Finally, Gandhi untiringly adhered to another message in the Gita: We should serve God through the service of mankind. To this, he elucidated how the soul’s natural progress is towards selflessness and purity. This is why he was able to effortlessly dedicate his whole life to the freedom and betterment of the lives of the people of India.

Gandhi lived the art of dying: The Gita says: “And he who, at the last hour remembering Me only departs leaving the body, enters into Me, of that there is no doubt.

Or whatever form a man continually contemplates, that same he remembers in the hour of the death, and to that very form he goes, O Kaunteya."

Gandhi truly believed that we will become what we think of in the last moments. By doing so one will acquire the qualities and nature of this God (or revered Gurus) in the next birth. But for this to happen in the dying moment, one has to live a life free of attachment and aversion and have a heart that is ready to love and forgive all. Once we have mustered these skills, the peace we get should be channeled into spiritual practices. Needless to say, Gandhi’s ahimsak (non-violent) nature meant overflowing compassion toward everyone and his spiritual routine is a testament to the highest ideal of living.

India’s independence in 1947, the fruit of all Gandhi’s labour, was fraught with the partition of India and unimaginable savagery that shook his faith in the inherent ahimsak nature of people. To his daughter-in-law he wrote, “With connection to Pakistan [partition]… I have, therefore, lost confidence in my capacity to live for long".

On 20 January 1948, while Gandhi was speaking after his prayers, there was a loud noise causing panic among his small audience. To quieten them, Gandhi resumed his sermon. Later, the assailant was caught, and it was found that he had thrown a bomb 75 feet away from Gandhi with the intention of killing him.

Upon hearing this news, many powerful dignitaries, including Lady Mountbatten came to congratulate Gandhi on his bravery. Gandhi remarked that since he had mistook the noise for firing practice, this was no bravery. He added: “When someone really intending to kill me comes in front of me, and I bear his assault cheerfully, reciting Ramnaam, then alone will I be worthy of congratulations".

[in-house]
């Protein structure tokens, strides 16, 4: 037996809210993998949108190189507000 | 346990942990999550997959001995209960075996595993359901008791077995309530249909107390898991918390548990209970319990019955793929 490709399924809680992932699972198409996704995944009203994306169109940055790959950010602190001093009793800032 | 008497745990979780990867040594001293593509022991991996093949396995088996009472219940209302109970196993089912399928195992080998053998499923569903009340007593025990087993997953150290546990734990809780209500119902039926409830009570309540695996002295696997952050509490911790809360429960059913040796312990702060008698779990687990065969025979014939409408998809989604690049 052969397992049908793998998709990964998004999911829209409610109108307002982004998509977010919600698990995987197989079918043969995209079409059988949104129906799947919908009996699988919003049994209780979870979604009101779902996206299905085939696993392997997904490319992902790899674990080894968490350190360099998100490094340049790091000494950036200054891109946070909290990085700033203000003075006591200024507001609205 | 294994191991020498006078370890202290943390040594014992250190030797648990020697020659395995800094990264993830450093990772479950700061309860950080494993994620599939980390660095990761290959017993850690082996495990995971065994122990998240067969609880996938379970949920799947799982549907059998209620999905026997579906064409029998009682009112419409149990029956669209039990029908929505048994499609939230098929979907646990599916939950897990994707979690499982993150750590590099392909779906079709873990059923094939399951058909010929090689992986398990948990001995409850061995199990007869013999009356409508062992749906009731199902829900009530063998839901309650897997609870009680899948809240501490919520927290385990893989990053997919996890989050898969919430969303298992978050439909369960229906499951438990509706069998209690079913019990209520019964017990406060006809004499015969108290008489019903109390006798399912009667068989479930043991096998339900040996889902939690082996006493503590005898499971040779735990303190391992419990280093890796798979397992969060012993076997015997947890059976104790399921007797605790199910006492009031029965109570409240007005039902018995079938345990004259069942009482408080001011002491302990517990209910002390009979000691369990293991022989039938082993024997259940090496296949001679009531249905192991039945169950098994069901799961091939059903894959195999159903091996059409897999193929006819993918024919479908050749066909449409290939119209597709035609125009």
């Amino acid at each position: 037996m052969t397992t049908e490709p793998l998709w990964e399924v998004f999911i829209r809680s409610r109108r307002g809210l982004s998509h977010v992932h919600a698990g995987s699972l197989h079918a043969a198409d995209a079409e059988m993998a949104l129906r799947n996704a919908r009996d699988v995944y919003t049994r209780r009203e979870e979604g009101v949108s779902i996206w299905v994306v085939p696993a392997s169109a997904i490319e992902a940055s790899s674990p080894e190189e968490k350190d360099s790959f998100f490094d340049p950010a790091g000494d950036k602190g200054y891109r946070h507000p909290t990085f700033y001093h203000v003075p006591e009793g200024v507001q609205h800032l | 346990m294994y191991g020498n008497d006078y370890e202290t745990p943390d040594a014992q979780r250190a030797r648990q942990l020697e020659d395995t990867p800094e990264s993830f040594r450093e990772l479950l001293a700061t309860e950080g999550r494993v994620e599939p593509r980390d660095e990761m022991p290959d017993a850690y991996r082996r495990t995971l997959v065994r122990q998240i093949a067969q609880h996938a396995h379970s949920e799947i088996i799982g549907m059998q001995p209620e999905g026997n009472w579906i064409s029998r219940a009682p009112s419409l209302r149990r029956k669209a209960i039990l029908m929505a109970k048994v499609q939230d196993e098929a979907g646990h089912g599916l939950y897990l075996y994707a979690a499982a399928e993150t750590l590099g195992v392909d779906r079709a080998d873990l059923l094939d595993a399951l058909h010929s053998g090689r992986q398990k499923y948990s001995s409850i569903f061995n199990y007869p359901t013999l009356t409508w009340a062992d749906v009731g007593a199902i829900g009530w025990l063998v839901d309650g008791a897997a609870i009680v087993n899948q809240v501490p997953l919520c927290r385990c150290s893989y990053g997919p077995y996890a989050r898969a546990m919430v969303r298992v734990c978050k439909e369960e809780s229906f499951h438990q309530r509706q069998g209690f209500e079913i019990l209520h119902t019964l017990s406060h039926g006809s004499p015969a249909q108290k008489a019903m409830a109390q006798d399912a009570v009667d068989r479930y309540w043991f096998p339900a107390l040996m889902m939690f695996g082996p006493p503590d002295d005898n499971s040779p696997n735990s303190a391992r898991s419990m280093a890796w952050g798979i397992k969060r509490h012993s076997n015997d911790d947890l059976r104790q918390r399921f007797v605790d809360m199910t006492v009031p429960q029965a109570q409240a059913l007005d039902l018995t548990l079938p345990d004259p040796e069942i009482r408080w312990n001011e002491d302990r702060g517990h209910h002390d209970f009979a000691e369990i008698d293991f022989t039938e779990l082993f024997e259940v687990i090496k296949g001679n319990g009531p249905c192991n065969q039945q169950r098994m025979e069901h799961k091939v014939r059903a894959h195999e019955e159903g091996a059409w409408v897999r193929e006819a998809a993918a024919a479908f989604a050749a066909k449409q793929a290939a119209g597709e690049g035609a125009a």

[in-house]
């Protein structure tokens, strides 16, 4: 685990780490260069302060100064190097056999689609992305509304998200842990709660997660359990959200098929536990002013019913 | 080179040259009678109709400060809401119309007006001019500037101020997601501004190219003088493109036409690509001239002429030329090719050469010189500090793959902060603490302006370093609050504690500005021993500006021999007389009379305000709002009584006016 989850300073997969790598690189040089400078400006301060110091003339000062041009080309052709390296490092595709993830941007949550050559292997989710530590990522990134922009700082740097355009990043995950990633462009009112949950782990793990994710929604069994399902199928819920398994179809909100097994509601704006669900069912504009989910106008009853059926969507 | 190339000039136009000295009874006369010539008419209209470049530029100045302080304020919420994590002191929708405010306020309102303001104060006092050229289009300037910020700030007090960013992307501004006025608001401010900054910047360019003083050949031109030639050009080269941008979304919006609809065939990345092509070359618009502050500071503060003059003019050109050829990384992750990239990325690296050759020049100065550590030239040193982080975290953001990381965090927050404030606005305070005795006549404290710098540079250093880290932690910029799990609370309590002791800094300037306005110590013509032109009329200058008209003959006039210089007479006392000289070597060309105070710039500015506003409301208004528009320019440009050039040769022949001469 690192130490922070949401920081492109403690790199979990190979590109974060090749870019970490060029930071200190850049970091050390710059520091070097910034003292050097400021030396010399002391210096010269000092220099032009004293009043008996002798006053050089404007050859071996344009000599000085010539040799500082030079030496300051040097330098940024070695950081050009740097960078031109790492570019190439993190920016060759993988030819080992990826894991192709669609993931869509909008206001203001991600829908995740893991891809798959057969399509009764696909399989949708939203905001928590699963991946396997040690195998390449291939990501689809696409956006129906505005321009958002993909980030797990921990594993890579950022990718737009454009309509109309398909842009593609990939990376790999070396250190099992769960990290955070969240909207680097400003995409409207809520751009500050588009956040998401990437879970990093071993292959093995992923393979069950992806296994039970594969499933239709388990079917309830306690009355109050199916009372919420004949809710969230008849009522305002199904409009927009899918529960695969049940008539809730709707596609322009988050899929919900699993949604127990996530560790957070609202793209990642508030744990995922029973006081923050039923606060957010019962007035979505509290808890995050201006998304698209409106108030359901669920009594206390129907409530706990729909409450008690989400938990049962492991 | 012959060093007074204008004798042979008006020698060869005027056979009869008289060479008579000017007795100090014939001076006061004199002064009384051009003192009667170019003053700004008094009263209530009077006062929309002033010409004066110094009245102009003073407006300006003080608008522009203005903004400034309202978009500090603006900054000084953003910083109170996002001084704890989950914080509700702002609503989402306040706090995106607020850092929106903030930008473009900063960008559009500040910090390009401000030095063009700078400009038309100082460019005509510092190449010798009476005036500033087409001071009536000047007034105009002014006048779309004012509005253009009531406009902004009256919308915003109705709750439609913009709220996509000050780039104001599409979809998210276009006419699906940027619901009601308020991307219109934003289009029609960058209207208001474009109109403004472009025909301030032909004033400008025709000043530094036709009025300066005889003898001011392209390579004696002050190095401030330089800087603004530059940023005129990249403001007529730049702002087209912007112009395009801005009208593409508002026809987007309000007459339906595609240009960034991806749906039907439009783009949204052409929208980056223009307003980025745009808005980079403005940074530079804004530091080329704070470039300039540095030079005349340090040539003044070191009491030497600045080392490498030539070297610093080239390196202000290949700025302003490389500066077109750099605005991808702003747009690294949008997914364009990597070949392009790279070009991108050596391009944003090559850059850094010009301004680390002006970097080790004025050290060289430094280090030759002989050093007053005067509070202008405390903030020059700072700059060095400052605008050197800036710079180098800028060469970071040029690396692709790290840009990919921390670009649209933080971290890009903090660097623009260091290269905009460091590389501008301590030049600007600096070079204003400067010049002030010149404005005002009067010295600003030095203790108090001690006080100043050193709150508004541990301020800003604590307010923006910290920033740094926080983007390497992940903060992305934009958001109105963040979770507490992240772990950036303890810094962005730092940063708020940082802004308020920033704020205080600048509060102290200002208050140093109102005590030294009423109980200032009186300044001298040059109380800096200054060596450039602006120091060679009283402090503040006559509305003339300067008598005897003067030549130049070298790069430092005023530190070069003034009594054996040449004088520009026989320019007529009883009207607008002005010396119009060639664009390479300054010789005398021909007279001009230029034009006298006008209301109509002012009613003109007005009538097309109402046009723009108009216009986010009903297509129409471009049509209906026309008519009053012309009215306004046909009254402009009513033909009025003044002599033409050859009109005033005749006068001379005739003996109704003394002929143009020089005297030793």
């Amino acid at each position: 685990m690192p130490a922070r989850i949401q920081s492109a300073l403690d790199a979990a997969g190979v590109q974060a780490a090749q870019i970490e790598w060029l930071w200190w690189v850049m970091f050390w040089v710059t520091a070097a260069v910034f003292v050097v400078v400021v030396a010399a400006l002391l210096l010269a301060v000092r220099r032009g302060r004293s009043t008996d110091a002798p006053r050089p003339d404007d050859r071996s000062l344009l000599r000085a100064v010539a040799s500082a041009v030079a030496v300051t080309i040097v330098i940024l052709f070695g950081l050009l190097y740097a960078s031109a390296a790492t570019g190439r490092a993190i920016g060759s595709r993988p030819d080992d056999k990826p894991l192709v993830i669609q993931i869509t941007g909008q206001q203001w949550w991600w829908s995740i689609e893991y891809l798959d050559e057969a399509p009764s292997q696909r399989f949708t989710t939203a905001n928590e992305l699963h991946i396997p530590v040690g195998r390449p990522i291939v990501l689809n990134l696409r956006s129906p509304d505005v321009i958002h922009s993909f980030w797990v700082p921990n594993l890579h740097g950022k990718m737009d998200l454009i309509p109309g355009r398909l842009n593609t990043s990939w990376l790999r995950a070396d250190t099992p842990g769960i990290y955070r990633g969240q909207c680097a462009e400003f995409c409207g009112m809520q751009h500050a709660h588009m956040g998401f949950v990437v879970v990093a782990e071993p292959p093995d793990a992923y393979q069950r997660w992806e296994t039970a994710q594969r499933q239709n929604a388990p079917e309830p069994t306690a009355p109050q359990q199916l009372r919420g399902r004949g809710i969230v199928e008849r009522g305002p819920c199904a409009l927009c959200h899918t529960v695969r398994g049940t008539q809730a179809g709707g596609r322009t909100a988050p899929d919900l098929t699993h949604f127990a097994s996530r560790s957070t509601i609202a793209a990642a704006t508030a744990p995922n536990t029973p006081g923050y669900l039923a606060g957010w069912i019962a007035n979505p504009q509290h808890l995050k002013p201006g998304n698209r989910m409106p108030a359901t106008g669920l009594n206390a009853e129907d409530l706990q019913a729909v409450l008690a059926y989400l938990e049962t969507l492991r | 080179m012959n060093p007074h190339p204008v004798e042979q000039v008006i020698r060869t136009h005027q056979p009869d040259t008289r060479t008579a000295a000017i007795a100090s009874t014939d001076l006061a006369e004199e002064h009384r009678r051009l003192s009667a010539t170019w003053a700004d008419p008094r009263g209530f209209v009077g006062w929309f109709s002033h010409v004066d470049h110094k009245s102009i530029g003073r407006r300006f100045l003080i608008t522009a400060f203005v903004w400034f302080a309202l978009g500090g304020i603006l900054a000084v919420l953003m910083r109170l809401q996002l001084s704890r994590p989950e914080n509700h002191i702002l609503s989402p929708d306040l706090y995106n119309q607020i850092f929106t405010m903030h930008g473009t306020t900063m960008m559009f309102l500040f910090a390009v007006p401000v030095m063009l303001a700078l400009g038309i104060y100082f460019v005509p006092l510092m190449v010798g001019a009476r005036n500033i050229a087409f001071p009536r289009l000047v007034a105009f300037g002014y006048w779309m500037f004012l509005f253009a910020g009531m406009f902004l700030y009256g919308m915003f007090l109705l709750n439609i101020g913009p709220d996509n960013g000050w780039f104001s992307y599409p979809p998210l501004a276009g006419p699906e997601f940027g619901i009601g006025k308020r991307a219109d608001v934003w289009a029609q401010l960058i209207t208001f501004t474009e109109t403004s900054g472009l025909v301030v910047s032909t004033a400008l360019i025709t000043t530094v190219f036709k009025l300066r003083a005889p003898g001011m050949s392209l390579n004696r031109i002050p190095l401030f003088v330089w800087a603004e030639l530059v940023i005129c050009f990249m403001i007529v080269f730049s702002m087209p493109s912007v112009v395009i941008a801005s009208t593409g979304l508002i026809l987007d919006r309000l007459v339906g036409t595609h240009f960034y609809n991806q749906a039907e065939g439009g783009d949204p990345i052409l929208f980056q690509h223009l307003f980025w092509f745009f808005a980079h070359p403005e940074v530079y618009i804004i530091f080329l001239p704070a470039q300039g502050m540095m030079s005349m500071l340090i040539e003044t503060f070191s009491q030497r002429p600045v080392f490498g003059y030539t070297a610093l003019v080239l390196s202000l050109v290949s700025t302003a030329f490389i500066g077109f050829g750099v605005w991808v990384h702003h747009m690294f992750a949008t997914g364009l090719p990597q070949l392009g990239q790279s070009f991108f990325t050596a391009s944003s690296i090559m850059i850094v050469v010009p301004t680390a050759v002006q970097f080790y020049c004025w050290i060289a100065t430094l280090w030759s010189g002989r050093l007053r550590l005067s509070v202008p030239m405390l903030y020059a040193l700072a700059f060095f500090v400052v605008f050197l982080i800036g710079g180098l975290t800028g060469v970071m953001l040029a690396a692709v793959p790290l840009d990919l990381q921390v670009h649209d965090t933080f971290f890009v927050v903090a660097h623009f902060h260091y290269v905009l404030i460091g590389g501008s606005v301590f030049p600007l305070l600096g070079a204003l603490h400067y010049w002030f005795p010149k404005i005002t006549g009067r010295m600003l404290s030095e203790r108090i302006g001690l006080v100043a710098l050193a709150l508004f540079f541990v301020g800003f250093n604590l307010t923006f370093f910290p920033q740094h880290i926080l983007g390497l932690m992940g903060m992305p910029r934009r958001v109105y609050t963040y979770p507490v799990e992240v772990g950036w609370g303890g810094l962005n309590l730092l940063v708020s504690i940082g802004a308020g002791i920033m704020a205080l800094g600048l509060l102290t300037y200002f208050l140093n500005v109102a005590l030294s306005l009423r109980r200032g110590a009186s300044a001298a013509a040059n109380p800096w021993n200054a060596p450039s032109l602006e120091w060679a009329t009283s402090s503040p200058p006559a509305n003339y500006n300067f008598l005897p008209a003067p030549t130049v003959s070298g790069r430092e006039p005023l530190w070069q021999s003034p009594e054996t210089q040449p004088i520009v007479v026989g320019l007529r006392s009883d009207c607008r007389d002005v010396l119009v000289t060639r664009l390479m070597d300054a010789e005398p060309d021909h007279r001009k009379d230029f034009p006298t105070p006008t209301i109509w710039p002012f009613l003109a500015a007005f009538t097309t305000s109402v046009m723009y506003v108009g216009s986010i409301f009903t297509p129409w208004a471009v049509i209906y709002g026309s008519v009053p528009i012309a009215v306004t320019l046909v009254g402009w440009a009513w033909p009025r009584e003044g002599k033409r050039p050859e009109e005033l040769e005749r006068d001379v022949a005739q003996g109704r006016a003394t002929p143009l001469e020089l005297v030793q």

Hence even though his faith in the non-violent way of life for other people was wavering, his faith in his life choices and God only got stronger. To the ones who displayed any anger towards the assailant, he would say, “You should not hate the assailant…Let us all pray to God that He gives him good sense". He even took the blame for his failing health on himself and speculated that it must be the result of his decline in devotion to Ram. Such was his resolute faith in living an ahimsak life, he practiced non-violence through his thoughts by never finding faults in others and always exaggerating those in himself.

On 29 January 1948, barely 12 hours before his death, Gandhi uttered these words: “If someone fires a bullet at me and I die without a groan and with God’s name on my lips, then you should tell the world that there was a real Mahatma".

On 30 January 1948, Gandhi was shot with three bullets at point-blank range.

He uttered the name of his God “Hey Ram" twice as he fell.

It is said that so pure was his soul that his death was a self-fulfilling prophecy. Even in his dying moments he remembered and followed the teaching of the Gita: to remember only God in the dying breath. Moreover, his death exemplified forgiveness and compassion, even for the man who assassinated him.

From the Gita and Gandhi, we learn the art of dying, and from this, we learn the art of living. Imagine how difficult would it be for us to remember God in our dying time if we are attached to material possessions, and people and unable to let go of our lifelong held grudges. How will we enter into a new life, detached and with the name of God? This is why Gandhi's life is a perfect example for us to learn from. As one commemorates his birth anniversary, one should aspire to practice non-violence, and detachment, and undertake selfless action with compassion.

The author is a PhD scholar at Bennett University